Keeping a sense of perspective
With little sign of calm returning to financial markets as the coronavirus pandemic spreads, what steps might investors take to avoid making costly investment decisions?
- Financial markets could be very volatile for some time as the coronavirus pandemic spreads
- Focusing on the long term can help investors avoid costly short-term decisions
- Many of the strongest days in equity markets have followed shortly after the worst
- The coronavirus pandemic will pass relatively soon; the economy and markets will bounce back.
The potential impact of the coronavirus pandemic on health systems and the global economy helped trigger some of largest ever intraday swings in equity prices in March. A savage end to the longest bull market saw many financial markets nursing heavy falls for the month. With little sign of a market recovery in sight, what should investors do next?
When portfolio valuations swing wildly and there is little indication of when they will start to recover, investors can be forgiven for being worried and wanting to sell investments. However, holding firm and focusing on your long-term investment objectives, rather than the shorter term effect on portfolio valuations, is often the smart move.
That said, staying invested, or even making new investments, as markets are selling off requires much composure and discipline. It is when markets look most precarious that our impulsive urges can lead us astray.
Selling investments in a hurry before gauging the best time to start buying them again can be a dangerous strategy. Not least because emotionally-driven investors may delay re-entering the market until they are confident the worst is over. In turn, risking missing out on much of the recovery. Indeed, many of the “best” performing days in equity markets have followed the worst. Missing out on just a few of those days can be very costly to your long-term returns.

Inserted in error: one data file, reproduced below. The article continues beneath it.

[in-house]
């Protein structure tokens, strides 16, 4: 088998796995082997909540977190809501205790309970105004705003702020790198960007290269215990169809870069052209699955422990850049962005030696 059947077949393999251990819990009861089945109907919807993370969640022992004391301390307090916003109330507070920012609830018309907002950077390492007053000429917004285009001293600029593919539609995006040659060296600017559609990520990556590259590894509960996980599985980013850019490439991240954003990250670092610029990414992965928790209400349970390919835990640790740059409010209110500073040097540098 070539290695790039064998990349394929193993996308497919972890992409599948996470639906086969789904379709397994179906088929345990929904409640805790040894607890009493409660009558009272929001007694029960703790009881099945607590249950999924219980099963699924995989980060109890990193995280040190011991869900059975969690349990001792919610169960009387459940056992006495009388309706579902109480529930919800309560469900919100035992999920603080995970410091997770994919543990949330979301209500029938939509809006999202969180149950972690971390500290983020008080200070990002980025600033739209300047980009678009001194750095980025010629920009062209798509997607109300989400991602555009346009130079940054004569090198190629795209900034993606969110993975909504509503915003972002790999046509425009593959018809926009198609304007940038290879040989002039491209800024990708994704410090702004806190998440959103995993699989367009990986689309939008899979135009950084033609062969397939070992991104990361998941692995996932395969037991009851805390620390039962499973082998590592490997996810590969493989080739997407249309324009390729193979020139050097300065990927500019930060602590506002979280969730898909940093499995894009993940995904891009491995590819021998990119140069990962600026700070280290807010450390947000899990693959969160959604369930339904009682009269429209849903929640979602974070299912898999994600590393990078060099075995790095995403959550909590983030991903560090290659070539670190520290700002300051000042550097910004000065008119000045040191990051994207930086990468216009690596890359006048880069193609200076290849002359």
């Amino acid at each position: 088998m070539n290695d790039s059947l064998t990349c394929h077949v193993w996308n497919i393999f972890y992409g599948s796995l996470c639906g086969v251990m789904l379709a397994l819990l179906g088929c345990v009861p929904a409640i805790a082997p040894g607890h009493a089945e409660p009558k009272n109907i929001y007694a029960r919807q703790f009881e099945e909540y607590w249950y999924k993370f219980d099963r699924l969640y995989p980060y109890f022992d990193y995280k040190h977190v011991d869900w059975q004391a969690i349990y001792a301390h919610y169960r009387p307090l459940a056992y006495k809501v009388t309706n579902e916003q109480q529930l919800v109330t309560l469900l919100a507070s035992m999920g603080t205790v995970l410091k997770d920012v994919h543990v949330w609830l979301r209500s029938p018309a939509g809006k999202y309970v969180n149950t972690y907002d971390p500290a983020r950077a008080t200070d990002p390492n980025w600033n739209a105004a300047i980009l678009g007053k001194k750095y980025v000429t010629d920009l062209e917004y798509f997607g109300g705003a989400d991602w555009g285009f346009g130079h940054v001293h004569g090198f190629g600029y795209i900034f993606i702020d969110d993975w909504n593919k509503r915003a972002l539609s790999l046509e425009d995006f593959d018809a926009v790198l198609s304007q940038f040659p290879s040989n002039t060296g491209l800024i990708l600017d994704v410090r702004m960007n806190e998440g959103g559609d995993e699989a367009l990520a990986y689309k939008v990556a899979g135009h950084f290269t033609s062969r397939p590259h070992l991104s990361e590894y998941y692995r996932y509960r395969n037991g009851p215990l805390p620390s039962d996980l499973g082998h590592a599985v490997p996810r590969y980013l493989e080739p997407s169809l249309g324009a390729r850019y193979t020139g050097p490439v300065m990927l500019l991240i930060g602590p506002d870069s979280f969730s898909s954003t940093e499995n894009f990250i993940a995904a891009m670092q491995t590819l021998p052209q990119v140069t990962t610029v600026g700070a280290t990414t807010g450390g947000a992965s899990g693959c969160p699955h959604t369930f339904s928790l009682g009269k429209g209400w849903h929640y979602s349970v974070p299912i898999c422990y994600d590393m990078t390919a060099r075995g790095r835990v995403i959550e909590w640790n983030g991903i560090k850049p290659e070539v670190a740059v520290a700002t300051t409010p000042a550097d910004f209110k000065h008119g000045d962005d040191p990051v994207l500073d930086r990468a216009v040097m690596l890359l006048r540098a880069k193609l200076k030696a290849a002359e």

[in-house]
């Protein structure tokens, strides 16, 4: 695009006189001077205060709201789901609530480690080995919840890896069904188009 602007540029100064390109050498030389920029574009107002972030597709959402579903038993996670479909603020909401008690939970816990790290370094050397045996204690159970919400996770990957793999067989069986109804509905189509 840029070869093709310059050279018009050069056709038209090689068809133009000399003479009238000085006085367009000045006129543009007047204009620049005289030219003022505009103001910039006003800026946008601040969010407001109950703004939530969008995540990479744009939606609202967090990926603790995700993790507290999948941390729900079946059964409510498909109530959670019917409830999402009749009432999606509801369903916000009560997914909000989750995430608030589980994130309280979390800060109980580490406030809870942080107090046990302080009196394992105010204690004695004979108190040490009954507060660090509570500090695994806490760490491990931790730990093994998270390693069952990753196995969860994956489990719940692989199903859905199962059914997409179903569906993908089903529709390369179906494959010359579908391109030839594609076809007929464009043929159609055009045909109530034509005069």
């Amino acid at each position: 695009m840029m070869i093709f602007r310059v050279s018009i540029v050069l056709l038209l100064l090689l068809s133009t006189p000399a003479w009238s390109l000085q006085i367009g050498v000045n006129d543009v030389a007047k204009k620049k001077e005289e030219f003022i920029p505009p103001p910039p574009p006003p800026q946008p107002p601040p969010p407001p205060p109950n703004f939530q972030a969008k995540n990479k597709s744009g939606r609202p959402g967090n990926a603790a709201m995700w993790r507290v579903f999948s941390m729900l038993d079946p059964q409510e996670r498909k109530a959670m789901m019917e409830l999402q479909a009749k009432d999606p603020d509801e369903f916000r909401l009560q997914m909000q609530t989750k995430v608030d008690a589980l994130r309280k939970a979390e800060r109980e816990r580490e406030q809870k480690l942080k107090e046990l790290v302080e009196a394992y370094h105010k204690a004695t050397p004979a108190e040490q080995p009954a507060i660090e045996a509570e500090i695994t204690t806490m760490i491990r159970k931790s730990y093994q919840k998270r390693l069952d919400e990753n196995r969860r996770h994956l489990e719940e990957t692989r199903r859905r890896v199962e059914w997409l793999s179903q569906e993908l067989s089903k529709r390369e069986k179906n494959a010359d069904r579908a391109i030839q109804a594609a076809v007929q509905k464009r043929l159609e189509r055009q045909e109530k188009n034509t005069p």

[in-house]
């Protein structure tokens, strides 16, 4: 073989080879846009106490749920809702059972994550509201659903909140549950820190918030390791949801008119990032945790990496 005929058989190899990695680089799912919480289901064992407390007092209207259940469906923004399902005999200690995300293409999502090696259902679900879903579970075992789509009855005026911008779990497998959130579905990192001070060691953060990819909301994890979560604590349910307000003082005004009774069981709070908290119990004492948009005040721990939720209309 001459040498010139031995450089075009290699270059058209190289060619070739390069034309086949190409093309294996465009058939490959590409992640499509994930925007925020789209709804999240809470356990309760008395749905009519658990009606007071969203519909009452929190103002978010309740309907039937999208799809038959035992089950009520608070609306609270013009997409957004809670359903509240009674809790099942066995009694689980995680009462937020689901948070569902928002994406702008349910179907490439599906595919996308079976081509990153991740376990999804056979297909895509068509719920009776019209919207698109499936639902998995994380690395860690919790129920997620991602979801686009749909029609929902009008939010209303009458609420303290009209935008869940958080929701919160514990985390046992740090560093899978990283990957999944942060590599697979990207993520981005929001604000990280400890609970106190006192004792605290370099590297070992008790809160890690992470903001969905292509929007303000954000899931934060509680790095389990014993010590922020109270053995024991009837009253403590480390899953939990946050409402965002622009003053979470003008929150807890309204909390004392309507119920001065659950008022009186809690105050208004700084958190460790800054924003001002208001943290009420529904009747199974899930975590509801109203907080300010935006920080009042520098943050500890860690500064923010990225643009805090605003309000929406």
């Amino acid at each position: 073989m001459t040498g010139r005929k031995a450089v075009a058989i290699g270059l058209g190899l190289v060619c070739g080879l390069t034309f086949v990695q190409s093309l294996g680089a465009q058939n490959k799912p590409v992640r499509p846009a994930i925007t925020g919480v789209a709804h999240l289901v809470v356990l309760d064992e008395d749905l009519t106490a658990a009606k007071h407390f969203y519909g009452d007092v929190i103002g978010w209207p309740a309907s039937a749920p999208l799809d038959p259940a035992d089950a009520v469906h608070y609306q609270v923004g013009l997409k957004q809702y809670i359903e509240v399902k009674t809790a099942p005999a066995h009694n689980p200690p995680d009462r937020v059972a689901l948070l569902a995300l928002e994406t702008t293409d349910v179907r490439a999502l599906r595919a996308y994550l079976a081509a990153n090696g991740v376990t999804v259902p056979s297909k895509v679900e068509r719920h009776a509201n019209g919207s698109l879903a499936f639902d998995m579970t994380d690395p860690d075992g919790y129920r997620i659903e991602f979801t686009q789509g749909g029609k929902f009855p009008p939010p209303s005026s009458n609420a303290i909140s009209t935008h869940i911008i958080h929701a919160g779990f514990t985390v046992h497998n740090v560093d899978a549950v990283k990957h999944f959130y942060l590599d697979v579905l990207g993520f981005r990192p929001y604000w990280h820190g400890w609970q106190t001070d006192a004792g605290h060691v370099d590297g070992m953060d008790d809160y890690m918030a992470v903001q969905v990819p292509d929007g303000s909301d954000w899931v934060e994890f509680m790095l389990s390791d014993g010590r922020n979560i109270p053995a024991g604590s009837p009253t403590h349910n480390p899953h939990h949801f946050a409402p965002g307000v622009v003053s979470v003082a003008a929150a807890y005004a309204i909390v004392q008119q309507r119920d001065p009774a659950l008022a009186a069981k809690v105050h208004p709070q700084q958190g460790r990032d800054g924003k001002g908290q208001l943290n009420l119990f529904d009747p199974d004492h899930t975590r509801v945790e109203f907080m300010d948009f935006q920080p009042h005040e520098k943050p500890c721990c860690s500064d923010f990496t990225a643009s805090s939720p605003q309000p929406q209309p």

At worrying times like these, a sense of perspective can be invaluable. For all the awful ramifications of the pandemic, it is likely to pose a relatively short-term, sharp hit to the global economy. Any recession seen later in the year should be quickly over, with growth resuming next year. Focusing on your long-term objectives should be the basis of all your investment decisions.
Focusing on the longer term
One possible way to deal with periods of particularly heightened volatility, like these, is to focus on the longer term. This can include the reasons for making the investments, checking that your portfolio is well positioned to provide the type of investment returns needed to meet these objectives and assessing whether new market opportunities are available to help achieve them.
Investing regular amounts of capital into any fresh investments over a period of time, rather than in one lump sum, may be the sensible option. Especially in periods when asset prices are regularly swinging violently, as seen since February.
The elevated levels of volatility seen in equities, bonds and commodities in recent weeks highlights the importance of a strong investment process and a considered approach to assessing risks and opportunities. Furthermore, having such a process in place with an eye to the long term can help fight any potentially costly urges to sell investments.
While the coronavirus will eventually pass, it will not be the last event to cause extreme uncertainty in markets. Both Brexit trade talks and the US elections loom on the horizon as key events later in the year outside of the virus.
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